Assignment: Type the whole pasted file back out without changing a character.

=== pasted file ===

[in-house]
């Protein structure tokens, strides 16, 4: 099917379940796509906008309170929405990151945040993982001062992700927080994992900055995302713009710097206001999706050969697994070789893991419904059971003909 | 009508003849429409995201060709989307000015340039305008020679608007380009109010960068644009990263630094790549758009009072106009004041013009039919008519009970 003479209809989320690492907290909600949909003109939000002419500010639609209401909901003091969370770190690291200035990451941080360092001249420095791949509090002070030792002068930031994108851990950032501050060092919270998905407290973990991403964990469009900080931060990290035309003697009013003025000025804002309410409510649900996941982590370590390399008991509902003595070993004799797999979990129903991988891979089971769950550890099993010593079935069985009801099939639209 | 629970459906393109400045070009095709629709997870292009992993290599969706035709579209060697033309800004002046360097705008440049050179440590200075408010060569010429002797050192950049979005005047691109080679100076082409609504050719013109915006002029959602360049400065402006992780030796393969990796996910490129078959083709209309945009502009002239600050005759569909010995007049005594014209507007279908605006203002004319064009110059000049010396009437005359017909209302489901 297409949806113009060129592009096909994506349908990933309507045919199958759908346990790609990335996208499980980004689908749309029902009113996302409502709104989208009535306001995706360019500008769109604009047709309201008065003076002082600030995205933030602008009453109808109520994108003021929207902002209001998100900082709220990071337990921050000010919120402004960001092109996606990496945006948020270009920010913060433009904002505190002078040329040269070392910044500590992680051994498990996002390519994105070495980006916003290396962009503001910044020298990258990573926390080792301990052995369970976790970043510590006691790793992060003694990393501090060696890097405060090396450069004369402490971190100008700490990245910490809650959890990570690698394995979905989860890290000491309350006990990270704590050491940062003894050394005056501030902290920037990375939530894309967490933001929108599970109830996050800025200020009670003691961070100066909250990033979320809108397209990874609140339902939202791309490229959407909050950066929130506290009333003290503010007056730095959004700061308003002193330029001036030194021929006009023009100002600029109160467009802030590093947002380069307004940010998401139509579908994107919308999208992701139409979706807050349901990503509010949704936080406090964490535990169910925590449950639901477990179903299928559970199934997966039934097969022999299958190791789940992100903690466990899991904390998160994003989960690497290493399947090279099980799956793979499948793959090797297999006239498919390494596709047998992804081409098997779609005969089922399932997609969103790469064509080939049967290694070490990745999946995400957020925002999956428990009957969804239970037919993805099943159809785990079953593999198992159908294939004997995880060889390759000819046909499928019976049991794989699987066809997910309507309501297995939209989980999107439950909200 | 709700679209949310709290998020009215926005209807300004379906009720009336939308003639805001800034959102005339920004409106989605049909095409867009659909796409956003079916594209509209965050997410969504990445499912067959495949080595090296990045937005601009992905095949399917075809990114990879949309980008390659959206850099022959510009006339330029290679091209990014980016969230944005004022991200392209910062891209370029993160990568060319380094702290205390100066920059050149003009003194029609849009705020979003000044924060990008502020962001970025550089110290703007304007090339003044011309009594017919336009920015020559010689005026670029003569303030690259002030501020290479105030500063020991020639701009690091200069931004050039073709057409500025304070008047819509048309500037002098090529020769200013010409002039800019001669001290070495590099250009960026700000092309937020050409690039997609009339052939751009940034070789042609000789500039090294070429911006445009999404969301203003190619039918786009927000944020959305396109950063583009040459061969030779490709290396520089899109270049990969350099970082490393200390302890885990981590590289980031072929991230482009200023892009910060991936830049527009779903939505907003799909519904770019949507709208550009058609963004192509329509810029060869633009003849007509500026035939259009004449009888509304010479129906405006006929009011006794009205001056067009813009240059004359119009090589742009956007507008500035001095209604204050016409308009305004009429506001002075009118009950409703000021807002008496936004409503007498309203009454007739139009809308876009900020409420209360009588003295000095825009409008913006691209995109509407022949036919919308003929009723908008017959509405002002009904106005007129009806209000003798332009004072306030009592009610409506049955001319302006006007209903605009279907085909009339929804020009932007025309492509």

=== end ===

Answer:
[in-house]
């Protein structure tokens, strides 16, 4: 099917379940796509906008309170929405990151945040993982001062992700927080994992900055995302713009710097206001999706050969697994070789893991419904059971003909 | 009508003849429409995201060709989307000015340039305008020679608007380009109010960068644009990263630094790549758009009072106009004041013009039919008519009970 003479209809989320690492907290909600949909003109939000002419500010639609209401909901003091969370770190690291200035990451941080360092001249420095791949509090002070030792002068930031994108851990950032501050060092919270998905407290973990991403964990469009900080931060990290035309003697009013003025000025804002309410409510649900996941982590370590390399008991509902003595070993004799797999979990129903991988891979089971769950550890099993010593079935069985009801099939639209 | 629970459906393109400045070009095709629709997870292009992993290599969706035709579209060697033309800004002046360097705008440049050179440590200075408010060569010429002797050192950049979005005047691109080679100076082409609504050719013109915006002029959602360049400065402006992780030796393969990796996910490129078959083709209309945009502009002239600050005759569909010995007049005594014209507007279908605006203002004319064009110059000049010396009437005359017909209302489901 297409949806113009060129592009096909994506349908990933309507045919199958759908346990790609990335996208499980980004689908749309029902009113996302409502709104989208009535306001995706360019500008769109604009047709309201008065003076002082600030995205933030602008009453109808109520994108003021929207902002209001998100900082709220990071337990921050000010919120402004960001092109996606990496945006948020270009920010913060433009904002505190002078040329040269070392910044500590992680051994498990996002390519994105070495980006916003290396962009503001910044020298990258990573926390080792301990052995369970976790970043510590006691790793992060003694990393501090060696890097405060090396450069004369402490971190100008700490990245910490809650959890990570690698394995979905989860890290000491309350006990990270704590050491940062003894050394005056501030902290920037990375939530894309967490933001929108599970109830996050800025200020009670003691961070100066909250990033979320809108397209990874609140339902939202791309490229959407909050950066929130506290009333003290503010007056730095959004700061308003002193330029001036030194021929006009023009100002600029109160467009802030590093947002380069307004940010998401139509579908994107919308999208992701139409979706807050349901990503509010949704936080406090964490535990169910925590449950639901477990179903299928559970199934997966039934097969022999299958190791789940992100903690466990899991904390998160994003989960690497290493399947090279099980799956793979499948793959090797297999006239498919390494596709047998992804081409098997779609005969089922399932997609969103790469064509080939049967290694070490990745999946995400957020925002999956428990009957969804239970037919993805099943159809785990079953593999198992159908294939004997995880060889390759000819046909499928019976049991794989699987066809997910309507309501297995939209989980999107439950909200 | 709700679209949310709290998020009215926005209807300004379906009720009336939308003639805001800034959102005339920004409106989605049909095409867009659909796409956003079916594209509209965050997410969504990445499912067959495949080595090296990045937005601009992905095949399917075809990114990879949309980008390659959206850099022959510009006339330029290679091209990014980016969230944005004022991200392209910062891209370029993160990568060319380094702290205390100066920059050149003009003194029609849009705020979003000044924060990008502020962001970025550089110290703007304007090339003044011309009594017919336009920015020559010689005026670029003569303030690259002030501020290479105030500063020991020639701009690091200069931004050039073709057409500025304070008047819509048309500037002098090529020769200013010409002039800019001669001290070495590099250009960026700000092309937020050409690039997609009339052939751009940034070789042609000789500039090294070429911006445009999404969301203003190619039918786009927000944020959305396109950063583009040459061969030779490709290396520089899109270049990969350099970082490393200390302890885990981590590289980031072929991230482009200023892009910060991936830049527009779903939505907003799909519904770019949507709208550009058609963004192509329509810029060869633009003849007509500026035939259009004449009888509304010479129906405006006929009011006794009205001056067009813009240059004359119009090589742009956007507008500035001095209604204050016409308009305004009429506001002075009118009950409703000021807002008496936004409503007498309203009454007739139009809308876009900020409420209360009588003295000095825009409008913006691209995109509407022949036919919308003929009723908008017959509405002002009904106005007129009806209000003798332009004072306030009592009610409506049955001319302006006007209903605009279907085909009339929804020009932007025309492509």